Time and time again, we hear people say, “Well, we may be looking to upgrade our console furniture, but we might be moving into a new building. We will just hold off for now.” Does this sound familiar to you?
With the continuous trend of increasing monitor sizes, a question we are frequently asked is "how many monitors can fit on a row of a command center console?" In command centers, control rooms, and surveillance areas, monitor wall visibility is often critical for an operator’s performance, so you want to try to find the most ideal setup for viewing performance. So, what is the right amount of monitors? It depends on several things.
Raymond Loewy was a French born industrial designer who made it to America during the 1930s and put his stamp on American culture with iconic designs that are still around today, including the paint scheme on Air Force One and the logo on Shell gas stations. Companies hired him to create successful designs for their businesses, something that would create a lasting symbol of their individual brands.
Maybe you just started in your new role, or maybe you have been with the same company for a long time. Either way, when it’s time to update the command and control center, it’s time. You know it, and your operators also know it. Providing a comfortable, ergonomic environment for your people is the right thing to do.
It’s important to start with your mindset. Is the purchase of new consoles a cost or an investment? If it is a cost, that will be tricky to justify. I can just hear management say that they already have desks that work, so why would they spend money on that? Instead, try to think of it of as an investment for your people. A more comfortable environment improves the health and performance of your team, which can surely lead to a ROI.
If you’re advocating that new consoles or workstations are an investment for your people, here are some important factors that will help make your case:
Whether you are managing the buses throughout King County in Seattle -
the flow of traffic in Naples, FL – the
water system at Denver International
Airport – or, the electric grid in Baton
Rouge, LA – it all comes down to
keeping people safe and things
The people doing all the manning of our transportation and utilities, your operators and dispatchers, with the onslaught of more smart technology, have more monitors with more information to look at than ever. As the demands of the job increase, how do you ensure your people are healthy and happy at work?
This time of year, many organizations are planning to remodel, upgrade or build a new command center. If this is happening for you, the amount of decisions you need to make for success of the project can seem enormous. One of the decisions may include new consoles, desks and furniture for the project. Now is the time to go for it! The budget approval for your new consoles may be relatively small as compared to the million dollar or so project at hand, but, how it can help your operator’s daily lives is huge.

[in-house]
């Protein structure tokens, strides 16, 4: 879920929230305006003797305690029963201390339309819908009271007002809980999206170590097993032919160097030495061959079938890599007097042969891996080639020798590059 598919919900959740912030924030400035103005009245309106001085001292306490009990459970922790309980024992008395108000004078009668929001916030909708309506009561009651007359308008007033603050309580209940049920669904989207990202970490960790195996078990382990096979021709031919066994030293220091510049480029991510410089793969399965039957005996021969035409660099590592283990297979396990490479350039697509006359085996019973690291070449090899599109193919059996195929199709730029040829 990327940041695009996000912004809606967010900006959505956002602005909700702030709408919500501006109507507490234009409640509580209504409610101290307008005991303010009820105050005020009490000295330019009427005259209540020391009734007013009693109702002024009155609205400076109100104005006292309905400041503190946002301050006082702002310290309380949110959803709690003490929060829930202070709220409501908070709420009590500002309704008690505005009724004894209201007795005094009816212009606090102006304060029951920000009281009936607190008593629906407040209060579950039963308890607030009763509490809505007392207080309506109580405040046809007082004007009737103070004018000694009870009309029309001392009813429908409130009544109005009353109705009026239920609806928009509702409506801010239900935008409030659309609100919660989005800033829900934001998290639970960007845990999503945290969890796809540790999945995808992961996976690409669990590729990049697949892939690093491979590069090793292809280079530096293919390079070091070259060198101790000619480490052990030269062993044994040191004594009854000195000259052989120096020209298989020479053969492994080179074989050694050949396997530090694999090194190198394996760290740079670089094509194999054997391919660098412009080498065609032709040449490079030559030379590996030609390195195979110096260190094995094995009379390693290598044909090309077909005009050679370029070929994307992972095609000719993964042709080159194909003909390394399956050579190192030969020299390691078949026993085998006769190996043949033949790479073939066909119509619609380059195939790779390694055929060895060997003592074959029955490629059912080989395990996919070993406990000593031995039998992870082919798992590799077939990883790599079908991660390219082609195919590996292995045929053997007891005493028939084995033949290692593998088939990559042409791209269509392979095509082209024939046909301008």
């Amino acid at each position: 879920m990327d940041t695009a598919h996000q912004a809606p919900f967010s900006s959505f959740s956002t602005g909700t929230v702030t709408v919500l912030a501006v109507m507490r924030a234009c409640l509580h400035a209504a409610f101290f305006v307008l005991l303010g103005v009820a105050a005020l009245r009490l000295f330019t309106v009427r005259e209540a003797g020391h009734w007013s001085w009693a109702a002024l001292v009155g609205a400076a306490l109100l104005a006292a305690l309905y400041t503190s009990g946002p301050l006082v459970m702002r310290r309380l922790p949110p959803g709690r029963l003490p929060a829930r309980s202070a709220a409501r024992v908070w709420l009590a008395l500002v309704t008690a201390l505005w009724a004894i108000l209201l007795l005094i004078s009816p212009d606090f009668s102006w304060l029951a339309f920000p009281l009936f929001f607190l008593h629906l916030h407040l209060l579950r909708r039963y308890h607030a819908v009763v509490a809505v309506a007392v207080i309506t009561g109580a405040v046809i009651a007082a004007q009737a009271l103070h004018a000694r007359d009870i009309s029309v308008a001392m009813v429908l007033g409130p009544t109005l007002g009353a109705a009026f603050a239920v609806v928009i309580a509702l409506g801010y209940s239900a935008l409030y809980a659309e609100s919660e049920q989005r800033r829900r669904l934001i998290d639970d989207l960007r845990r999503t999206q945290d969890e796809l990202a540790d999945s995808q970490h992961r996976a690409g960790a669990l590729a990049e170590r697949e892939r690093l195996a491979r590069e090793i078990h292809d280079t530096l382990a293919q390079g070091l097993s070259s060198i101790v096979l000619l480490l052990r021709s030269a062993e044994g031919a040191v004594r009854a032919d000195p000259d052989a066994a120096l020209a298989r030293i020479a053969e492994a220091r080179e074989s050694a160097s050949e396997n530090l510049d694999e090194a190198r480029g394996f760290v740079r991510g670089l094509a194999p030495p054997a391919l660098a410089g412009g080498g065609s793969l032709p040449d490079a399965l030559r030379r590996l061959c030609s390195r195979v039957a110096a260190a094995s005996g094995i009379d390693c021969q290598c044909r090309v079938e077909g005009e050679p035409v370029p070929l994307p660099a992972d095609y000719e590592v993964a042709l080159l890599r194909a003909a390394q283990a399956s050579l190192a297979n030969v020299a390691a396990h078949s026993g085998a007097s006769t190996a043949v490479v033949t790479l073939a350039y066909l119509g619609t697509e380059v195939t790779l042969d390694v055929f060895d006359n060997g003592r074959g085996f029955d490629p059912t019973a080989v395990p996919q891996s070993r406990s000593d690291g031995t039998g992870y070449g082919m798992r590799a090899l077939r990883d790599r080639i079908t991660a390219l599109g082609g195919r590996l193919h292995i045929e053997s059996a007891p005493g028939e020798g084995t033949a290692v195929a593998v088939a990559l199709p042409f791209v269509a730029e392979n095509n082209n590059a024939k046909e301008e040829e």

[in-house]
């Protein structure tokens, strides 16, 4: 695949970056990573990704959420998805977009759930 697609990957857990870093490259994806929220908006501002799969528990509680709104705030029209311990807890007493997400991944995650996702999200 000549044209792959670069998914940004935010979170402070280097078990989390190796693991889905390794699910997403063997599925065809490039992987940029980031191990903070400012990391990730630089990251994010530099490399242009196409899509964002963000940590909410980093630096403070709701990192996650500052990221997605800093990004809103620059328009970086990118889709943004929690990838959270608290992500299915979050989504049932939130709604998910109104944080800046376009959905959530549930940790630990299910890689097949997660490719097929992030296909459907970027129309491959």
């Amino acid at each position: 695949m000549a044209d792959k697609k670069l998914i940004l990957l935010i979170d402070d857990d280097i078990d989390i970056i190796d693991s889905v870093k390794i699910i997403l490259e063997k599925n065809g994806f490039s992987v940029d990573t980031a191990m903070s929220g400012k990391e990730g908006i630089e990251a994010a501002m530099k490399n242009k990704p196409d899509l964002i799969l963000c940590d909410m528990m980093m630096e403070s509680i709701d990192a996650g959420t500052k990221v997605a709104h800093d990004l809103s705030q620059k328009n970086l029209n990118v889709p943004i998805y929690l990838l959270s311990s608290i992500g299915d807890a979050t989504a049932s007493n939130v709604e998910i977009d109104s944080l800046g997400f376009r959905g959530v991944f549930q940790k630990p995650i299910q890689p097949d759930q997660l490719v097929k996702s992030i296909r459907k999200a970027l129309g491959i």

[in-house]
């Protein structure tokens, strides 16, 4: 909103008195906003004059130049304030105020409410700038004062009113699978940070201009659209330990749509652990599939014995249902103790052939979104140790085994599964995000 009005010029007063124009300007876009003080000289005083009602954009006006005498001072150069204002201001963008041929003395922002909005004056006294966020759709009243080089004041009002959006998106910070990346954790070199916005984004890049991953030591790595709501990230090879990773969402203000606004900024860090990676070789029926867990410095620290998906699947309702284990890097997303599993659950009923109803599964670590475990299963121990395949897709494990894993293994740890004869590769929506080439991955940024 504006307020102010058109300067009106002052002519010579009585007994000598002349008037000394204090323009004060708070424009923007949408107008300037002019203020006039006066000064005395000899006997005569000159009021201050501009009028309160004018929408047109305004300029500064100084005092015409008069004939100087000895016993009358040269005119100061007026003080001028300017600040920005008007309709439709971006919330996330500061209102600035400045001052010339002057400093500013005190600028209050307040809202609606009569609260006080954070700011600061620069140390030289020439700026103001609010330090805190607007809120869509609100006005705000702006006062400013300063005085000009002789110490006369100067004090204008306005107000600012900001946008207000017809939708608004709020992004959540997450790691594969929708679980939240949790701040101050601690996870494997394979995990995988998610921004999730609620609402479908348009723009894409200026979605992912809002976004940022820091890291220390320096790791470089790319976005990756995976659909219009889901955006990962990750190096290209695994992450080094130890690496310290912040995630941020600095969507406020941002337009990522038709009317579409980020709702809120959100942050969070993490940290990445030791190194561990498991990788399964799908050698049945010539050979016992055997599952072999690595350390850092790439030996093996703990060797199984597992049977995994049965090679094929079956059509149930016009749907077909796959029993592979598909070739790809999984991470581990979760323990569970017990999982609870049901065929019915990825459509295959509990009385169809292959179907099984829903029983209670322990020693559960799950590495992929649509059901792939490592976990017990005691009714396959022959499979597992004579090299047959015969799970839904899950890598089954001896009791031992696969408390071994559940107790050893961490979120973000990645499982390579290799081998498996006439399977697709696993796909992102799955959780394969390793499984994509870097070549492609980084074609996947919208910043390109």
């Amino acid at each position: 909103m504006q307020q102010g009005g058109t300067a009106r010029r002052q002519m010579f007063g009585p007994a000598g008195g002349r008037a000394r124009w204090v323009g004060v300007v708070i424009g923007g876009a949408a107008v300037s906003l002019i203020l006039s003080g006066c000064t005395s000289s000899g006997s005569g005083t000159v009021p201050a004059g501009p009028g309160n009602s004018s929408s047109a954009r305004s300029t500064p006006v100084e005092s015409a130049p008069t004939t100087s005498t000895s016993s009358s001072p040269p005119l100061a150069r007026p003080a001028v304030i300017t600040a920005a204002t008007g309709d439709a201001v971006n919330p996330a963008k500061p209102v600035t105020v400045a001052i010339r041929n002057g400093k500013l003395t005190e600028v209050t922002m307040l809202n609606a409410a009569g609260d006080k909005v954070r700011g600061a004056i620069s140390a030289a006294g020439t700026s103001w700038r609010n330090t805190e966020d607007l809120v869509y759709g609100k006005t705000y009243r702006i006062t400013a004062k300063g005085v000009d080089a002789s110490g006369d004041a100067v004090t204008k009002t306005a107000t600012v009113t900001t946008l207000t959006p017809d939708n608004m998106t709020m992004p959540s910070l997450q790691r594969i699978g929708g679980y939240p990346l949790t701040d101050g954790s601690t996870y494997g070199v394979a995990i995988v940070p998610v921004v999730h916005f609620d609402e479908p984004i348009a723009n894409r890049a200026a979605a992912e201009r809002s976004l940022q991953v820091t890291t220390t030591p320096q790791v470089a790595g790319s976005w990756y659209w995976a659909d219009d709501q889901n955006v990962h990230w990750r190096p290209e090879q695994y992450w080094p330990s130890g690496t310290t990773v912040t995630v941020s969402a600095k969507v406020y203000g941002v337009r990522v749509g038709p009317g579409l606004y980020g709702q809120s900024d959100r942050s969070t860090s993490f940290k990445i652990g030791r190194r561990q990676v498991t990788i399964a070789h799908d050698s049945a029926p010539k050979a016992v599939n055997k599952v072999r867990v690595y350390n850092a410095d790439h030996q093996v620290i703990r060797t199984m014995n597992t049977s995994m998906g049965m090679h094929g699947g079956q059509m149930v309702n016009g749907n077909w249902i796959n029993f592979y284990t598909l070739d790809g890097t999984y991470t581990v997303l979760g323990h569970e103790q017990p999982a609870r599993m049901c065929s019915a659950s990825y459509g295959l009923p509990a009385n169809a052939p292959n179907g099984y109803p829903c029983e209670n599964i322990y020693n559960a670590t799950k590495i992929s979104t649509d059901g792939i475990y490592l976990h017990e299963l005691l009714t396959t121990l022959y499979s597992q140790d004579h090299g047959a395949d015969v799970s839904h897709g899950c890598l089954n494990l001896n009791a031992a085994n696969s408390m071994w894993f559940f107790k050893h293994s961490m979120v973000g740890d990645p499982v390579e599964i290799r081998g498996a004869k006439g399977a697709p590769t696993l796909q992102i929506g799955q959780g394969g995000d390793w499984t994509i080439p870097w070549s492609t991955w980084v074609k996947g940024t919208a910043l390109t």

As Chief, Supervisor or Head Operator of a Command Center, you want your people to bring their "A Game" everyday. So, what can you do on a daily basis to make a difference for your people and improve their performance? The April edition of SUCCESS magazine, in an article titled, “The ROI of Compassion,” leadership guru John C. Maxwell sums it up:
Let's be honest, if you are in the Command and Control industry, you pride yourself in organization, optimization, effectiveness and efficiencies. Like the grease to the wheel, you like organization and to keep things working at their best. The placement of command center workstations in a control room should be just as important for the optimal performance of your operators. Having miss-used space or disorganization can cause the efficiency and effectiveness of the team to dwindle.
Smart Grid is on everyone’s mind in the utilities industry. How do we make the grid more reliable, safe, and efficient? It may seem like a new term yet it has been in the making for over 10 years. In 2007 Congress passed and the President approved the EISA (Title XIII of the Energy Independence and Security Act). This gave leadership to the Department of Energy to drive grid modernization. So, what is a smart grid? Some definitions are:
DistribuTECH is right around the corner. Are you building or updating a TOC or DOC with new command center consoles? What are some questions you need to be asking as you start the planning process? Or, if you are already in the process, what types of questions should you be asking now that can save you time, money and energy down the line?